Meanwhile, Terry’s marriage is already on the rocks. The fight at the reception revealed to Maureen the fact that Terry slept with a prostitute the night before he proposed. It’s not so much the infidelity as the revelation that everybody but Maureen knew about it. She wanted to be in the Donovan inner circle and it feels like she’s still outside of it, even on her wedding day. It’s hard to blame her, but this subplot is feeling pretty manipulative. We’ve spent almost no time with Maureen and Teresa this season, and they’re being used as devices to send Terry and Bunchy, respectively, on quests for greater purpose and happiness. I wish their characters were fleshed-out as more than devices.
Rob is being a worthless jerk again, threatening to send both Natalie and Ray to jail. The Hollywood cleaner notes how tough that will be without a gun or even a bullet in his shoulder anymore. Cops will probably just notice that he beat Natalie up. He’s got no case, so why bother? Ray encourages him to just move on. Leave Natalie alone.
Terry is looking at the program from Abby’s funeral when Conor calls, asking for advice on how to cut weight for a wrestling match. Without much else to do, Terry offers to come watch the match, which Conor knows is a bad idea. Why? Well, we quickly see that Conor isn’t very good, and that he succumbs to that Donovan family anger when confronted. After a series of unsportsmanlike conduct fouls, Conor head-butts his opponent and the benches clear. Afterward, Conor tells Terry that he’s going to join the military. He’s been toughened between seasons — the actor, Devon Bagby, looks notably older — and he thinks the military will help shape his future.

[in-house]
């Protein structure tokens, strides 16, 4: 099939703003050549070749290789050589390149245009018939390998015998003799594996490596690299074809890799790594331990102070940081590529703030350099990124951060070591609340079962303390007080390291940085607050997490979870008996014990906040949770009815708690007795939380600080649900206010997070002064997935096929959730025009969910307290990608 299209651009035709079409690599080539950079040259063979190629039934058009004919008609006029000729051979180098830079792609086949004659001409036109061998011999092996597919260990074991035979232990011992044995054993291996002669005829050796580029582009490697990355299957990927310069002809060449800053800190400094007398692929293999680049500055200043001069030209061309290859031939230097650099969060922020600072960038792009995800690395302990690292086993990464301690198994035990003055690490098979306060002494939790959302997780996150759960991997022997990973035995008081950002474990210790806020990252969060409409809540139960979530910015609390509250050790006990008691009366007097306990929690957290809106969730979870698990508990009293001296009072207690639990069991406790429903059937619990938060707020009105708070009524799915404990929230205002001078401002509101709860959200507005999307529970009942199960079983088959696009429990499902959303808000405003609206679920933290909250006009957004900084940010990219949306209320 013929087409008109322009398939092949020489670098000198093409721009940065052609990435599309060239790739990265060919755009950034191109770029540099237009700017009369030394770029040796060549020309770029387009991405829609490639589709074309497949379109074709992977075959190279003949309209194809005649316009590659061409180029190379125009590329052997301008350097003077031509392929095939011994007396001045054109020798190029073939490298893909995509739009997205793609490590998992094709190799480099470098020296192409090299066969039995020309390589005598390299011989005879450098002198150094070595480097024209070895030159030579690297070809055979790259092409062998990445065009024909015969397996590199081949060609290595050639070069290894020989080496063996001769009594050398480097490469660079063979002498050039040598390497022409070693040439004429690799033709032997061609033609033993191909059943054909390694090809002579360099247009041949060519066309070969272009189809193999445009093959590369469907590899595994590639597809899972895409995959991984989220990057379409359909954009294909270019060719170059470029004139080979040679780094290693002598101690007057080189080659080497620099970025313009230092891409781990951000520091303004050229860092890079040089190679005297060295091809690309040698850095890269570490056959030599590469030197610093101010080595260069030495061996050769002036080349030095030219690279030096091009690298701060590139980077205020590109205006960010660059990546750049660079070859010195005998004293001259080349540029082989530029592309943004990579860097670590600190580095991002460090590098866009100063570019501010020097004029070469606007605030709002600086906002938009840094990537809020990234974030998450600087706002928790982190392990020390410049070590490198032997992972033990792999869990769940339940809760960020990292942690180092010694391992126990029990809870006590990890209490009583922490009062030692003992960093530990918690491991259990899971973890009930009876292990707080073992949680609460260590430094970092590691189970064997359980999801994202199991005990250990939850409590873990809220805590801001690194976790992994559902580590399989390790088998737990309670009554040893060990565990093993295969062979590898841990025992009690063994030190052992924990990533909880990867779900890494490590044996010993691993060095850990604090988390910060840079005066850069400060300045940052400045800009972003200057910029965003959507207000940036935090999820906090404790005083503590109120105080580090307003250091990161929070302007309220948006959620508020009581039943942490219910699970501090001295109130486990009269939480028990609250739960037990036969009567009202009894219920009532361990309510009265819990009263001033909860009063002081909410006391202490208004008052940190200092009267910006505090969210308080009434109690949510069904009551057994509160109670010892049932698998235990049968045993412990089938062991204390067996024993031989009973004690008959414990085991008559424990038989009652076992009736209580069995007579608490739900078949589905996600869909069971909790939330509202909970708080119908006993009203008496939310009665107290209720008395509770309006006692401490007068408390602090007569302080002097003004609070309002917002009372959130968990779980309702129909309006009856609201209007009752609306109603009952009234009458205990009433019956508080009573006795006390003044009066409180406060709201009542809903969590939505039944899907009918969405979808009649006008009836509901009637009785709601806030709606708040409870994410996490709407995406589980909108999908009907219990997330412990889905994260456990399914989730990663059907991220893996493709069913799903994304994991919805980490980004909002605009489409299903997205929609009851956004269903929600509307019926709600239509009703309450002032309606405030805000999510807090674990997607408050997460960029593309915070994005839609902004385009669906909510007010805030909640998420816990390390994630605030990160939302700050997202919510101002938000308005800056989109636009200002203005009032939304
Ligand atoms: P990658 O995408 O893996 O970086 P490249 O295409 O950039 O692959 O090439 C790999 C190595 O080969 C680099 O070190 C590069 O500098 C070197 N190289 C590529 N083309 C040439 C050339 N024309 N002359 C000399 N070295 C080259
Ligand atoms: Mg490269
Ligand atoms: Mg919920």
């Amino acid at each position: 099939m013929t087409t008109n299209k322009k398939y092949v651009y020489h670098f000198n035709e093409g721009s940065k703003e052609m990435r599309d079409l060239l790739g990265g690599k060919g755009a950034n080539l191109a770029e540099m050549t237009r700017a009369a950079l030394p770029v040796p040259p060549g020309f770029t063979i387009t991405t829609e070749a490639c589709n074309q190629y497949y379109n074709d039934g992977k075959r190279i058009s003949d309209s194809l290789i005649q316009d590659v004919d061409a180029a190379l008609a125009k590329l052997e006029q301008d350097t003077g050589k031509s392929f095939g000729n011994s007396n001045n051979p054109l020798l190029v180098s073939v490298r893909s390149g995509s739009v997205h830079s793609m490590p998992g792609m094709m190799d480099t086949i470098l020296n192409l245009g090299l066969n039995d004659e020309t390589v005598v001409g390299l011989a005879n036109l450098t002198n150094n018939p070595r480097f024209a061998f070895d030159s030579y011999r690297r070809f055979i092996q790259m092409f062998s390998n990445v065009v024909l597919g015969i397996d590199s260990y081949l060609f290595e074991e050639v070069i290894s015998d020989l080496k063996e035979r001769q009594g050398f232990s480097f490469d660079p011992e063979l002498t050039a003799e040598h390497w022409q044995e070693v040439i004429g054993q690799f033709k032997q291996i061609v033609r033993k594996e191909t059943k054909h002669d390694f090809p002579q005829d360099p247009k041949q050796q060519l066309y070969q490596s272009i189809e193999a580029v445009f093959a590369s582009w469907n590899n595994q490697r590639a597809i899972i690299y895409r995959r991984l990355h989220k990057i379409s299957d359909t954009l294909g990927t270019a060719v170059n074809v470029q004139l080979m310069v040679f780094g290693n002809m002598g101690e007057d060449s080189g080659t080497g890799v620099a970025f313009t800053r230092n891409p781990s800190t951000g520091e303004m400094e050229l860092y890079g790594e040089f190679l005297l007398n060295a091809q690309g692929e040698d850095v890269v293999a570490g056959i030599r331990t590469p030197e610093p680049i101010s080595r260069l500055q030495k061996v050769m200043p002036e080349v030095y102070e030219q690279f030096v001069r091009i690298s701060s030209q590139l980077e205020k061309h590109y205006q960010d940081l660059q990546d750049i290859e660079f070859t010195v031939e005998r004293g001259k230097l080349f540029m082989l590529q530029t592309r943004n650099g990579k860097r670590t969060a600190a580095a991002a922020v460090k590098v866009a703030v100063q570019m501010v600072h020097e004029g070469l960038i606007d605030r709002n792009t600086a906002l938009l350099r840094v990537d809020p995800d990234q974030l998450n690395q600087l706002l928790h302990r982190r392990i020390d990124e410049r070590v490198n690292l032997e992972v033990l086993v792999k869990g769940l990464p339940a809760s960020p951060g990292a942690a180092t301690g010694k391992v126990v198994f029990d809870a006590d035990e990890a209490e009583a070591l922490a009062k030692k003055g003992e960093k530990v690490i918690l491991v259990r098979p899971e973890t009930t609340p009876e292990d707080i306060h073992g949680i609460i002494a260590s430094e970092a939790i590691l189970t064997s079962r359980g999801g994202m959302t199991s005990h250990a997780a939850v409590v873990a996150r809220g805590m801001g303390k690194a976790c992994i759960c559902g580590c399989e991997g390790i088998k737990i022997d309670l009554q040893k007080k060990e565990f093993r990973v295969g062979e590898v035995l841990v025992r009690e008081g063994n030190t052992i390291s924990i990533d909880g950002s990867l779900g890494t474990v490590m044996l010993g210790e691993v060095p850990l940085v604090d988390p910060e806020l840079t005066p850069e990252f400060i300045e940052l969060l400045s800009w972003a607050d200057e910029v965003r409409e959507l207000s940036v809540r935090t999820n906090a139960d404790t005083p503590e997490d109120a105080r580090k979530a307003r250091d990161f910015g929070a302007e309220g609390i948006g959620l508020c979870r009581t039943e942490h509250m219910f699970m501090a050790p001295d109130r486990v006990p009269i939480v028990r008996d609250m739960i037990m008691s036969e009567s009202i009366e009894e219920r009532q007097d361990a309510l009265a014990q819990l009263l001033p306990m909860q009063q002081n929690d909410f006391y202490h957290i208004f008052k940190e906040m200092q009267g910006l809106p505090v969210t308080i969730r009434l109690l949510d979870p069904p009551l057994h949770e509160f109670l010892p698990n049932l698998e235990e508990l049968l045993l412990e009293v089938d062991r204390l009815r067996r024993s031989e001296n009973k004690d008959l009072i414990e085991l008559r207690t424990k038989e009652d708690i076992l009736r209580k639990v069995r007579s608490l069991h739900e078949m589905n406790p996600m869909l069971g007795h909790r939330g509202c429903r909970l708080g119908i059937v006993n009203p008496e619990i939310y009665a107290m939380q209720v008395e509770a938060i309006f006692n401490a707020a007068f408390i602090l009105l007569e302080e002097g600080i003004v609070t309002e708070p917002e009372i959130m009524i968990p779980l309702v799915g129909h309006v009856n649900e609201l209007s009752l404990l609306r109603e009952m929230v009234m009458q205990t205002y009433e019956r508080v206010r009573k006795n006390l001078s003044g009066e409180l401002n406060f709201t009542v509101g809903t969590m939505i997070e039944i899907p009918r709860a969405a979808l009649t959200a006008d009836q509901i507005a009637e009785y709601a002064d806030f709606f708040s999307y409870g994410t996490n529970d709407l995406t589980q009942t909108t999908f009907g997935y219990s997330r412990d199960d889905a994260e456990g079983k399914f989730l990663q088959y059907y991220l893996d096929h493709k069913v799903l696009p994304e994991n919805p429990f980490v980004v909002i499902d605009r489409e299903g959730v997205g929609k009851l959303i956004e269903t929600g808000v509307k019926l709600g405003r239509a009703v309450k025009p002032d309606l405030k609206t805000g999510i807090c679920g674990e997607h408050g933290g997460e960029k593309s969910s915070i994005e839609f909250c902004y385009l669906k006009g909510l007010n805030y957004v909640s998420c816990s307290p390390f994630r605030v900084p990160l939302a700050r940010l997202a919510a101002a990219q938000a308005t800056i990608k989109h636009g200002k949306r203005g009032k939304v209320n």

Everyone this week is thinking about what’s next: Bunchy laments his failed luchador career and considers a storage unit facility investment, Conor wants to become a marine, Terry is trying to save his marriage, and Mickey is no different. He gets some upsetting news about his screenplay. Coverage is often-brutal feedback on unproduced screenplays, and this coverage isn’t good. After reading it, the agency is not going to move forward with Mickey’s screenplay. As he’s about to go to the agent to try to change his mind, Mickey is stopped by Frank and we get the most unexpected subplot so far this season in the unusual return of Avi, at least by name. We learn that Frank was working with Avi after the Sokulov situation last season — the two are selling the art they confiscated from him. But Frank has a problem with Avi now and needs Mickey’s help dealing with him. This is exactly the kind of subplot that would drag down previous seasons of Ray Donovan. Let’s hope that doesn’t happen this year.